How did the bank regulators describe robosigning?

In case you missed it, both the Treasury Secretary and the nominee for the Comptroller of the Currency, Joseph Otting, were fielding questions about their track records at OneWest Bank, and the robo-signing that happened during their time at the bank.

Both men denied that their bank, OneWest, had engaged in robo-signing, despite the fact that they both signed a 2011 consent order for doing that.

Keeping in mind that Mr. Otting has been nominated for the Comptroller of the Currency role, it’s worth considering:

What did the 3 main bank regulators say about robo-signing and the consent orders that OneWest signed, along with 13 other banks?

1) Acting Comptroller of the Currency, John Walsh:

April 2011: “While the servicers got a couple of things right, what stood
out was the pervasiveness of flaws and failings right across the
process. Robo-signing may be the image that has lodged most firmly
in our minds from news reports, but other deficiencies, beyond the
mishandling of affidavits, were equally serious,” Walsh said. “That
such routine business operations could be so badly mismanaged as to
raise safety and soundness concerns was, quite frankly,
astounding.” [1]

Sept. 2011:“First, the scope of the enforcement actions that we took in April is very broad and comprehensive, and I think that’s been poorly understood. Looking at the details of the foreclosure review, the enforcement orders tackle a large number of problems that need to be fixed. While “robo-signing” has become a shorthand for the broken process, these orders go far beyond just fixing “robo-signing” of documents. They address the entire system of controls that must be in place to ensure that those practices don’t occur in the first place.[2]

Office of the Comptroller of the Currency 2011 Audit Report: “The volume of problem mortgages overwhelmed the capacities of the larger mortgage servicers and shoddy practices like “robosigning” resulted. Bank managers failed to pay enough attention to how simple, ordinarily low-risk aspect of the business were being done. Bank servicers, including the law firms and other vendors they employed, were skipping steps in back office operations and mismanaging case files in systemic dimensions.”[3]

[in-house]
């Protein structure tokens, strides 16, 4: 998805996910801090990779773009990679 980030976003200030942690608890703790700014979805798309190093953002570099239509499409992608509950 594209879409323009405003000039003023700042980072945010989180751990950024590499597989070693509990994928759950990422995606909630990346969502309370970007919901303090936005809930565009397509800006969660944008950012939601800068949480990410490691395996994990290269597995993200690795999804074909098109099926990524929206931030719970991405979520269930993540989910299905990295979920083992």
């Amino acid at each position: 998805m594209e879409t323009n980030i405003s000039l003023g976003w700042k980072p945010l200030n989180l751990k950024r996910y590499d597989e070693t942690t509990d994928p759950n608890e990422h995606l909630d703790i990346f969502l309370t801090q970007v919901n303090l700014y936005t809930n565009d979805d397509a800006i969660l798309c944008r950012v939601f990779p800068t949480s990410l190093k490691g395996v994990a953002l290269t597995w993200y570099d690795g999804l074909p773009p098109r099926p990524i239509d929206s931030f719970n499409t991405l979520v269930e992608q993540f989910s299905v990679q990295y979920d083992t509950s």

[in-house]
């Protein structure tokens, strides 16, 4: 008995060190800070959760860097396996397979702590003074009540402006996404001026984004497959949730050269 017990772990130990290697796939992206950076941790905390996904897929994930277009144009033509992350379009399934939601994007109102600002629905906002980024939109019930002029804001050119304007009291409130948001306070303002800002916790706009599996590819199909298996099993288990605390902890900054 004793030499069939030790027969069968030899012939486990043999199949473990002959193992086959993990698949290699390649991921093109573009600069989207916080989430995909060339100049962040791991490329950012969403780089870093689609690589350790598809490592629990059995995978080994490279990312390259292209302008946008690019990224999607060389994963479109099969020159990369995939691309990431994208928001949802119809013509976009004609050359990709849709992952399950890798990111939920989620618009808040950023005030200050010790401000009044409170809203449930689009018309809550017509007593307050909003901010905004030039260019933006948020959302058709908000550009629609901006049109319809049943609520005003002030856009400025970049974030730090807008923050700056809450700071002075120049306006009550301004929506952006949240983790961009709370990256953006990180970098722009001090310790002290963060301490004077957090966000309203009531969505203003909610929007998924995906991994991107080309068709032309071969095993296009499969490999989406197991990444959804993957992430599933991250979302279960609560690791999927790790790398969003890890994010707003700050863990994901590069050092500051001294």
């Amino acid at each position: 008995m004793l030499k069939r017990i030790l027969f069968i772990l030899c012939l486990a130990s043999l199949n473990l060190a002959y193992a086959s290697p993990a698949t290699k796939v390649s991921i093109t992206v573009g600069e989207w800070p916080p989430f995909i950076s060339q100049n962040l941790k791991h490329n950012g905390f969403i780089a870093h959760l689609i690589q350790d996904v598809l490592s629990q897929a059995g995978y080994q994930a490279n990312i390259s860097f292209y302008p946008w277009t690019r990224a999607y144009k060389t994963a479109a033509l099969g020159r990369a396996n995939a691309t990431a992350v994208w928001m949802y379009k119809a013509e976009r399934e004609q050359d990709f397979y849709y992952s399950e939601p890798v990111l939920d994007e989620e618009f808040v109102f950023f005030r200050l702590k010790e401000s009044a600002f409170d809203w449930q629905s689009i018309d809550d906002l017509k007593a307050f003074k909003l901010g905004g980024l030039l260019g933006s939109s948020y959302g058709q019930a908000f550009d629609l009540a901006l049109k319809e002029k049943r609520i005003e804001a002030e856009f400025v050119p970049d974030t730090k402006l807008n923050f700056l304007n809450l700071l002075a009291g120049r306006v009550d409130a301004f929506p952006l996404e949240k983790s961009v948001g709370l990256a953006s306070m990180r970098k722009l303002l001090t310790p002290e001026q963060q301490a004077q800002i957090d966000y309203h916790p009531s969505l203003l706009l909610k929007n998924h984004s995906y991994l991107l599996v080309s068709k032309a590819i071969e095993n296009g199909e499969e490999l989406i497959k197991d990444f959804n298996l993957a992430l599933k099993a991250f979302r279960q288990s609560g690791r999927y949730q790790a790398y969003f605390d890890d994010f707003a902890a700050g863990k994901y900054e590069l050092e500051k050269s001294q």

2) Federal Reserve (Governor Daniel K Trarullo)

December 2010:  In the first portion of my testimony, I will explain our current understanding of the nature and extent of the deficiencies in mortgage documentation that have been so apparent in the robo-signing misconduct, as well as what the banking agencies are doing in support of a broader interagency effort to develop a full picture of these problems.[4]

3) FDIC Chair Shelia Bair:

May 2011: The FDIC is especially concerned about a number of related problems with servicing and foreclosure documentation. “Robo-signing” is the use of highly-automated processes by some large servicers to generate affidavits in the foreclosure process without the affiant having thoroughly reviewed facts contained in the affidavit or having the affiant’s signature witnessed in accordance with state laws. The other problem involves some servicers’ inability to establish their legal standing to foreclose, since under current industry practices, they may not be in possession of the necessary documentation required under State law. These are not really separate issues; they are simply the most visible of a host of related, unresolved problems in the mortgage servicing industry.

As you know, even though the FDIC is not the primary federal regulator for the largest loan servicers, our examiners participated with other regulators in horizontal reviews of these servicers, as well as two companies that facilitate the loan securitization process. In these reviews, federal regulators cited “pervasive” misconduct in foreclosures and significant weaknesses in mortgage servicing processes.[5]

Sources cited:


[2]  Remarks By John Walsh, Acting Comptroller of the Currency Before The American Banker Regulatory Symposium

Washington, D.C. September 19, 2011




Leave a Reply

Fill in your details below or click an icon to log in: Logo

You are commenting using your account. Log Out / Change )

Twitter picture

You are commenting using your Twitter account. Log Out / Change )

Facebook photo

You are commenting using your Facebook account. Log Out / Change )

Google+ photo

You are commenting using your Google+ account. Log Out / Change )

Connecting to %s